Juliana Nnoko-Mewanu is a women’s rights researcher at Human Rights Watch who has done extensive work on land rights issues.

 
This article is part of a series of stories and op-eds initiated by IPS on the occasion of the International Day of the World's Indigenous Peoples, on August 9.

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Winds of Change on Kenya’s Northern Bordershttp://www.ipsnews.net/2018/08/winds-change-kenyas-northern-borders/?utm_source=rss&utm_medium=rss&utm_campaign=winds-change-kenyas-northern-borders http://www.ipsnews.net/2018/08/winds-change-kenyas-northern-borders/#respond Mon, 06 Aug 2018 15:09:48 +0000 Siddharth Chatterjee http://www.ipsnews.net/?p=157082 Siddharth Chatterjee is the United Nations Resident Coordinator to Kenya.

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At the Global Peace Leadership Conference in Uganda, President Museveni flanked by high level leaders from Burundi, Kenya, South Sudan, Tanzania, Inter-Governmental Authority for Development(IGAD). Credit: State House 03 August 2018

By Siddharth Chatterjee
NAIROBI, Kenya, Aug 6 2018 (IPS)

Previously characterised by belligerence, based on competition for resources, the border regions of Eastern Africa can sense the blissful wind of peace approaching.

It is not a wind being blown by strict military enforcement of borders, but rather by the opening up of them, and empowerment of former warring neighbours to find collective coping mechanisms for environmental and economic shocks which have previously driven them to battle.

The charm of soft power as an alternative to aggression and inter-tribal warfare was a key highlight at the 6th annual Global Peace Leadership Conference held in Kampala, and whose theme was Moral and Innovative Leadership: New Models for Sustainable Peace and Development.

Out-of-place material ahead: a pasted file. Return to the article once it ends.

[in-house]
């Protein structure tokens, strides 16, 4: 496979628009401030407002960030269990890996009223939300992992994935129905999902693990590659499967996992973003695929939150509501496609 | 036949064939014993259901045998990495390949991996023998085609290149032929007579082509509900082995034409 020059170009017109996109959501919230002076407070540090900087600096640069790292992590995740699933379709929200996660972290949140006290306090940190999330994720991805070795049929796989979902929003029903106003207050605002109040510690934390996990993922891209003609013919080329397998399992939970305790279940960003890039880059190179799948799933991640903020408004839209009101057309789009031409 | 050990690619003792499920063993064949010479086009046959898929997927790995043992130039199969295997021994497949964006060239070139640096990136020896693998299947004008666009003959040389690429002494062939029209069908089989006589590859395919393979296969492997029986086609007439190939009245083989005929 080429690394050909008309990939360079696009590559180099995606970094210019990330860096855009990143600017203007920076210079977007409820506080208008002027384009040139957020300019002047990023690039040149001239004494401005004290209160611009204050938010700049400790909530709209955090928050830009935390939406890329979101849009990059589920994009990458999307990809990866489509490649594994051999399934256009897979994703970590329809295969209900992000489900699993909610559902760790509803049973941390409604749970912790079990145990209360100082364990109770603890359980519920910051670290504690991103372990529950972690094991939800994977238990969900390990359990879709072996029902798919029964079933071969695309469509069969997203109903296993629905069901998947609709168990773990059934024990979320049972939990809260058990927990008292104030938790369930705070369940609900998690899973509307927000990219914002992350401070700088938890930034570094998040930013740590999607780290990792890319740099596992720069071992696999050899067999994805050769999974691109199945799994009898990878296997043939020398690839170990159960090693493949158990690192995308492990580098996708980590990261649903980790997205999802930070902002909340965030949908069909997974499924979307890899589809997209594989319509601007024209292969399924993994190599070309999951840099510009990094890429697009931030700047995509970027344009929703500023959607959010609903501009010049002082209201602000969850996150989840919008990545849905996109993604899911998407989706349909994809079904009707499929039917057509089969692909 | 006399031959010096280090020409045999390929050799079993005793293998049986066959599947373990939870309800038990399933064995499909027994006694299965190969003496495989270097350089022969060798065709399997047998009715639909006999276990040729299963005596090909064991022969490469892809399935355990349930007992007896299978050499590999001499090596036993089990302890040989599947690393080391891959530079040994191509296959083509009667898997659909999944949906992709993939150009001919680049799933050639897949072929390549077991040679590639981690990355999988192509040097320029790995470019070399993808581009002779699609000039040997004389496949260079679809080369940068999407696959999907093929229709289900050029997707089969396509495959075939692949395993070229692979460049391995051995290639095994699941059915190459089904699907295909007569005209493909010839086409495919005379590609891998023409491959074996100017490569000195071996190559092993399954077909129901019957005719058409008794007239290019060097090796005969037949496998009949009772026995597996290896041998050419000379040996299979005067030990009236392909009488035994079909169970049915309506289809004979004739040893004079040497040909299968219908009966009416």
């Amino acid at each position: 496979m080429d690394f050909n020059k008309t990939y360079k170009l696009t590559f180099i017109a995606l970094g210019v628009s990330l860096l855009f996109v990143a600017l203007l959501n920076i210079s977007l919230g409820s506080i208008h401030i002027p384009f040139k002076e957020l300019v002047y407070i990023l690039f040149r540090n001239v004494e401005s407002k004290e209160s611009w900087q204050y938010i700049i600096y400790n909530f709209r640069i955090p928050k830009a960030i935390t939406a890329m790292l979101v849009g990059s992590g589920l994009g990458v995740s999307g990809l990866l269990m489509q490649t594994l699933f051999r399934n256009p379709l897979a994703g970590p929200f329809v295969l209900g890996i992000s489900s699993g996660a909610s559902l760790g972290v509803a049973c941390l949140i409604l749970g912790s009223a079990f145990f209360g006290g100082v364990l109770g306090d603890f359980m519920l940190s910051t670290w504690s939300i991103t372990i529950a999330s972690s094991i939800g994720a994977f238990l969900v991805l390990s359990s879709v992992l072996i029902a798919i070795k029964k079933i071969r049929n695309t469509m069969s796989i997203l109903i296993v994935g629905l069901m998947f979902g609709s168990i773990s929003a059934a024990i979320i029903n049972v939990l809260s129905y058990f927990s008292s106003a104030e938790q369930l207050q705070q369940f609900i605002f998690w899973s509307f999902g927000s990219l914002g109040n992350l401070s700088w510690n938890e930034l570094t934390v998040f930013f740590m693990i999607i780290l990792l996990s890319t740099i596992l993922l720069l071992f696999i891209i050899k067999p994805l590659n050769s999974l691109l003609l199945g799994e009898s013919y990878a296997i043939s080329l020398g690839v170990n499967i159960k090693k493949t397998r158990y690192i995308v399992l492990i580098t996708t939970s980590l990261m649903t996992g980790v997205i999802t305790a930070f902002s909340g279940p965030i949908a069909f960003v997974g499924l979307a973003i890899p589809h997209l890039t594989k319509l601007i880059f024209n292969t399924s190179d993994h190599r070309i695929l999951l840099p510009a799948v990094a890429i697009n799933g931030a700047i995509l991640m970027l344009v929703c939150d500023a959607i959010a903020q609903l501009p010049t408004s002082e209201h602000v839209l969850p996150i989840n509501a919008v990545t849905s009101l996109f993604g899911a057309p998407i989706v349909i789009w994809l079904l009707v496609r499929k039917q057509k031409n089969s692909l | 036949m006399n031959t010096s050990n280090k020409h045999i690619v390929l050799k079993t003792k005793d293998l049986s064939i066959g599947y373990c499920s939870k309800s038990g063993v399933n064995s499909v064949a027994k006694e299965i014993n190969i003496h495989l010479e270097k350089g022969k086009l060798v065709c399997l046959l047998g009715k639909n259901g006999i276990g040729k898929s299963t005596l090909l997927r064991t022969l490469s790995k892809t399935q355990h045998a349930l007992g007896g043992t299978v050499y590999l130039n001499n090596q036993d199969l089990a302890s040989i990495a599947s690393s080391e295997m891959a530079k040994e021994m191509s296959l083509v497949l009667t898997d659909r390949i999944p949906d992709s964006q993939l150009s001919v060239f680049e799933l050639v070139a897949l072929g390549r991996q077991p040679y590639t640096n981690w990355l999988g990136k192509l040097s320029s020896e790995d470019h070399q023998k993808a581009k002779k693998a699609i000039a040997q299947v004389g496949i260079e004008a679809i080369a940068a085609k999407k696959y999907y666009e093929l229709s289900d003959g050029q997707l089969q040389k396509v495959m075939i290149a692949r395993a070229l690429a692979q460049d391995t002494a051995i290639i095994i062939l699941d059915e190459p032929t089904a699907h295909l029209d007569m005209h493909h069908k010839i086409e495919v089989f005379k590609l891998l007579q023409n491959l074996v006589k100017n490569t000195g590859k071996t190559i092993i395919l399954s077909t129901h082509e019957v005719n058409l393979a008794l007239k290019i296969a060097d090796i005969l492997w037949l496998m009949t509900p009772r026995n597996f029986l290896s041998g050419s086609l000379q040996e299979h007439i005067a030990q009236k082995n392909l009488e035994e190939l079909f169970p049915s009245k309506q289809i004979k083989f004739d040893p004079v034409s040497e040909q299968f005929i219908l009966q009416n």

In the region, the new paradigm is being inspired by successes of the Kenya-Ethiopia Cross Border Programme, which was launched in December 2015 by President Uhuru Kenyatta of Kenya and the former Prime Minister Hailemariam Desalegn of Ethiopia. In a joint article by Ambassador Amina Mohamed, the former Foreign Minister of Kenya and Dr Tedros Adhnom, the former Foreign Minister of Ethiopia, said, “peace and development initiative offers hope of resolving conflicts in border areas of Kenya and Ethiopia”.

The initiative, driven by the need to foster peace and sustainable development in the cross-border area of Marsabit County, Kenya, and the Borana/Dawa Zones, Ethiopia, is supported by IGAD, the European Union and Japan and implemented by the United Nations family in Kenya and Ethiopia together with local authorities on both sides.

“The programme we are launching today is transformative in its ambition…our task is to end the conflict, make certain that Kenyans and Ethiopians along the border have the same opportunities as those of other citizens in the two countries,” remarked Kenya’s President Uhuru Kenyatta during the launch of the programme.

That programme was ignited by the United Nations, under the leadership of the former Resident Coordinator, Ms Nardos Bekele-Thomas. The current Country Team has given it momentum, and it has morphed into what is now recognized as a global best practice.

In an independent assessment, the United Nations University Centre for Policy Research hailed Kenya’s multidimensional cross-border programme for “simultaneously addressing violent extremism, human trafficking, economic development, local governance and inter-communal peace with mutually reinforcing objectives and means”.

The initiative slots in well with the vision of the UN Secretary-General Antonio Guterres in his report on Peace-building and Sustaining Peace, which observed that UN agencies must “rally stakeholders to action within the entire peace continuum – from prevention, conflict resolution and peacekeeping to peacebuilding and sustainable long-term development”.

The programme has now inspired a similar initiative in what is known as the Karamoja Cluster, also a conflict-prone border region shared by four countries – Ethiopia, Kenya, South Sudan and Uganda.

Map of the Karamoja area

On 26 July 2018, ministers from the four countries held consultations in Uganda, where they signed a communique on cooperation for the development of cross-border areas in the Cluster.

It was signed by Uganda’s State Minister for Relief, Disaster Preparedness and Refugees Hon Musa Ecweru, Kenya’s Cabinet Secretary for Devolution and ASAL Areas Hon. Eugene Wamalwa, Ethiopia’s Minister for Livestock and Fisheries Prof Fekadu Beyene and South Sudan’s Minister for Environment and Forestry Hon. Josephine Napwon.